Forests of Uganda

Ugandan Forestry
Mukiibi Robert.
• Uganda has a total land area of 241,000 km2,out of which 12% or
30,980 km2 is gazetted.
• Out of the total protected area, 12,757 km2 are forest reserves
under the Forest Department and local governments ,while Game
and National Parks cover 321,000 ha.
• The combined effect of high economic growth and population
growth has a
significant effect on the forestry sector.
• Rural areas support 90% of Uganda‘s population.
• The rural and urban population use woodfuel for domestic energy
• In urban areas, charcoal is the main source of energy.
• Fuel wood consumption is estimated at 16.7 million tons annually,
while annual charcoal production is estimated at 418,000 tons
Forest classification in Uganda
The forests in Uganda are divided into two main
(i) Natural forests
• Savanna
• Woodlands
• Tropical rain forests
(ii) Planted forests
1. Savanna, which is composed of scattered trees within grasslands, is characterized by the
strong influence of herbivores and fires. Savanna is the most abundant kind of vegetation in
Uganda. Fig. below shows a forest/savanna mosaic at medium altitudes. Black crowns are
evergreen; shaded ones drop their leaves at irregular intervals; unshaded ones are deciduous.
2.Woodland is defined as open forest with "small or medium sized trees with the crowns more
or less touching, the canopy remaining light; the grass stratum sometimes sparse, often mixed
with other herbaceous or suffrutescent vegetation" (LANGDALE-BROWN et al., 1964).
Woodland may be a climax vegetation or a stage of succession towards forest depending on its
3.The tropical high forest in Uganda consists mainly of lowland evergreen or semi-deciduous
rain forests with a canopy up to 50m and with several storeys of trees. As subtype of this
vegetation type, the Cynometra zone at 700-1,200m in the lowest parts of Uganda covers most
of Uganda's potential forest zone
Tree species include: Albizia, Antiaris,
Blighia, Canarium schweinfurthii, Celtis
africana, C. durandii,
Entandrophragma, Fagara, Lovoa,
Majidea and Pycnanthus,
richiliaprieuriana, Khaya anthotheca,
Khaya anthotheca, Celtis mildbraedii,
and Cynometra alexandri, Allophyllus
macrobotrys and Cassipourea
Mabira Forest
Planted Forests
• The first plantation was started in 1908 using indigenous
species, Markhamia platycalyx, Melicea excelsa and
Entandrophragma spp. Plantations of exotic coniferous
species were started in 1940 to meet the future demand for
• Wood production plantations were established at an
accelerated rate after 1948 with emphasis on tropical Pinus
spp. and Cupressus spp. Planting reached a peak in the early
1970s and then came to a standstill in 1978.
• Meanwhile, the private sector established non-industrial
plantations for products such as fuelwood and poles. As a
result, plantations are now very important for the supply of
both industrial and non-industrial wood. Moreover, they are a
very important element in reducing the pressure on fragile
natural forests
Species composition
Of planted forests
• Coniferous species and Eucalyptus spp. each comprise about
50 percent of the plantation area.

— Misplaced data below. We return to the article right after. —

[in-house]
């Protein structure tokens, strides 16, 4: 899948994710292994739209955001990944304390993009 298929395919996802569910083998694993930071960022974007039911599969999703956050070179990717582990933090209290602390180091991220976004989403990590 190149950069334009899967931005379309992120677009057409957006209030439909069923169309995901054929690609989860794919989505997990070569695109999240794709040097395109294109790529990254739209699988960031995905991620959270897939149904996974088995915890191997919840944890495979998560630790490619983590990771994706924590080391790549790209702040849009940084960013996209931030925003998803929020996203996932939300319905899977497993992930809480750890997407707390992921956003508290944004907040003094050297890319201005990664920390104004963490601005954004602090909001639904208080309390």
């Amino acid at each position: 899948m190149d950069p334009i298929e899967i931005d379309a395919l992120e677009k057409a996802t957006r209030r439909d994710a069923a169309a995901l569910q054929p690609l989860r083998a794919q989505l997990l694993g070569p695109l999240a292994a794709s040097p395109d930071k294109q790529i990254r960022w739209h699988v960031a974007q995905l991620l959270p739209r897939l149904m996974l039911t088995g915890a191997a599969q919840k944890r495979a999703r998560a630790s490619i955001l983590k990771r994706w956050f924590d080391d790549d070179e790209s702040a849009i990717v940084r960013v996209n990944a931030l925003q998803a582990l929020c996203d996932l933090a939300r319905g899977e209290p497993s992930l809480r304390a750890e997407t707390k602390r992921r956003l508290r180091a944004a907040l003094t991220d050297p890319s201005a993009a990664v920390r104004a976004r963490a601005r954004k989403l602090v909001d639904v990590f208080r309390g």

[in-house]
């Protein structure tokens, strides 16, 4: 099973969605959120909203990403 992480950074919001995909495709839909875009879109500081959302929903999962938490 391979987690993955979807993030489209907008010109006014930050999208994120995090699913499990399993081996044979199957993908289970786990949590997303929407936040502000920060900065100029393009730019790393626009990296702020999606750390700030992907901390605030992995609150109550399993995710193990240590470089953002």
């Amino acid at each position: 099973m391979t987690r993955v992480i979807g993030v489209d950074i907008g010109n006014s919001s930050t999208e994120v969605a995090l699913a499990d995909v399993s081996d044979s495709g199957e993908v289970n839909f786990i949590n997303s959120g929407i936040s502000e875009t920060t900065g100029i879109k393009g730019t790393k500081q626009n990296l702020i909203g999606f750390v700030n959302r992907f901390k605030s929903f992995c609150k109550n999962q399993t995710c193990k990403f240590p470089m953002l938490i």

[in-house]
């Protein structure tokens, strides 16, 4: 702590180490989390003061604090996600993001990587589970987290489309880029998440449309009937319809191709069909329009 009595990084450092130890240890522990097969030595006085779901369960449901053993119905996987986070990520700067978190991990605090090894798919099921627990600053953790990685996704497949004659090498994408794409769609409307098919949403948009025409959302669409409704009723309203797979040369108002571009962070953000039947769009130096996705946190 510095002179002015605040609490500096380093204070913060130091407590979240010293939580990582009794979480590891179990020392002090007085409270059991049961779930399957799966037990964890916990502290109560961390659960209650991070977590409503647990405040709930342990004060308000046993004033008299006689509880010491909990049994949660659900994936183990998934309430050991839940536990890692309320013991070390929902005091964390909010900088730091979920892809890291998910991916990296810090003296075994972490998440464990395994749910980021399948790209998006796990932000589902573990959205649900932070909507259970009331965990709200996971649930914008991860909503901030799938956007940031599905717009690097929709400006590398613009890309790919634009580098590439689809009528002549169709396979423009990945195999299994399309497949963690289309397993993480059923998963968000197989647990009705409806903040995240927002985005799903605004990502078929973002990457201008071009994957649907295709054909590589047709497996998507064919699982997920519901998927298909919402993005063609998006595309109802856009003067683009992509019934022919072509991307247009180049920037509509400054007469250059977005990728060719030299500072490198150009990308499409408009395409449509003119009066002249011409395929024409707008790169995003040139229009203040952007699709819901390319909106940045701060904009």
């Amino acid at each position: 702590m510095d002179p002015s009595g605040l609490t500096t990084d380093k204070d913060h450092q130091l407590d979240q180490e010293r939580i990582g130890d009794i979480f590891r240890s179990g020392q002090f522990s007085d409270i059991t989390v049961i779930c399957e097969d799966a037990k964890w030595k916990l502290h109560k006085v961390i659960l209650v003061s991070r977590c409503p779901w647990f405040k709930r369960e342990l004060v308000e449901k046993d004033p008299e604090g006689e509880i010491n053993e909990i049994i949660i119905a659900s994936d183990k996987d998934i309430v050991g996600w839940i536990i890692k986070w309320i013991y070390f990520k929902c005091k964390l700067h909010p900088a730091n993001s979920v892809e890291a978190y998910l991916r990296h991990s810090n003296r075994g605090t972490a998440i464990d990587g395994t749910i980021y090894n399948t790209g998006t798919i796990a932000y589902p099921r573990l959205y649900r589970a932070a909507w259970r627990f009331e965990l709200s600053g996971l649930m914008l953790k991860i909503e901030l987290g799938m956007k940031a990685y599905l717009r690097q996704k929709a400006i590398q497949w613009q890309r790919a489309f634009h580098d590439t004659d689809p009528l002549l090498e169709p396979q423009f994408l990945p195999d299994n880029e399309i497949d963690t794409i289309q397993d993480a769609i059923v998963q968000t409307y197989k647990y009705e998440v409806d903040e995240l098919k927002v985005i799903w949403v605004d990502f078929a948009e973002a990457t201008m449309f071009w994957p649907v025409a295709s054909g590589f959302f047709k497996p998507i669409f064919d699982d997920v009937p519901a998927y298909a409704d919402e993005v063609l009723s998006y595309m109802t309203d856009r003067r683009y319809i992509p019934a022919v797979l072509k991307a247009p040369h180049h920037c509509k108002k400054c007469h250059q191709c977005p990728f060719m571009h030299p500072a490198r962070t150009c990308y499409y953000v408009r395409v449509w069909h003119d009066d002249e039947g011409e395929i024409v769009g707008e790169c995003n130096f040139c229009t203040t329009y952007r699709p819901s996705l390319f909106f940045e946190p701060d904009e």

(i)Coniferous species
• Cupressus spp. and Pinus spp. are planted for timber and also
reduce pressure on the natural forests.
• One third of the coniferous plantations are Cupressus spp.
and the rest are Pinus spp.
(ii)Eucalyptus species
• Eucalyptus spp. are planted for the production of
transmission poles, building construction timbers and
• Fuelwood is the most important product, both for domestic
energy as well as for some agricultural uses such as tobacco
curing or tea production
Eucalyptus grandis
First introduced around 1912.
Commonly planted for fuel wood and poles and
important source of income for small farmers
since it is easy to raise from seed, coppices
vigorously when cut with rotations of 8-15 years.
Cool moist, cool wet areas (18-220) and
Rainfall:1 250-1 500 mm.
Pinus caribaea
It copes well with shallower soils on lower
elevation sites and performs well on fairly dry
P.c. var. hondurensis is easy to raise from
improved seed for commercial planting with
rotations of 18-25 years
Warm wet, hot wet conditions (22-240).
Rainfall: >1 250 mm.
Suitable in
Central and Mid
Eastern, Western
and Midwest,
West Nile
Maesopsis eminii
Suitable in
Lake shore basins
Fast growing indigenous species for timber
production and general purpose hardwood timber
although not easy to grow in plantations.
Prefers moderately fertile, deep and well drained
soils for it is a natural pioneer species in the Tropical
High Forest - around Lake Victoria's shore, Albertine
Cool, moist, wet and or slightly warm (18-240) with
rainfall: <1 200 mm
Clonal Eucalyptus
Hybrid clones of E. grandis x E. camuldulensis (GC)
and E. grandis x E. urophylla (GU) were imported
from South Africa in 2002/2003, trial plots of
provenances were established in different parts of the
The clones have shown tremendous potential to
expand the plantable area for eucalypts in Uganda.
For drier and hotter sites.
Central, Western,
Southern, West
Pinus trees in Uganda
Products from Forests
Timber used for building,
More products
Poles for building
Wood for
Local herbal medicines

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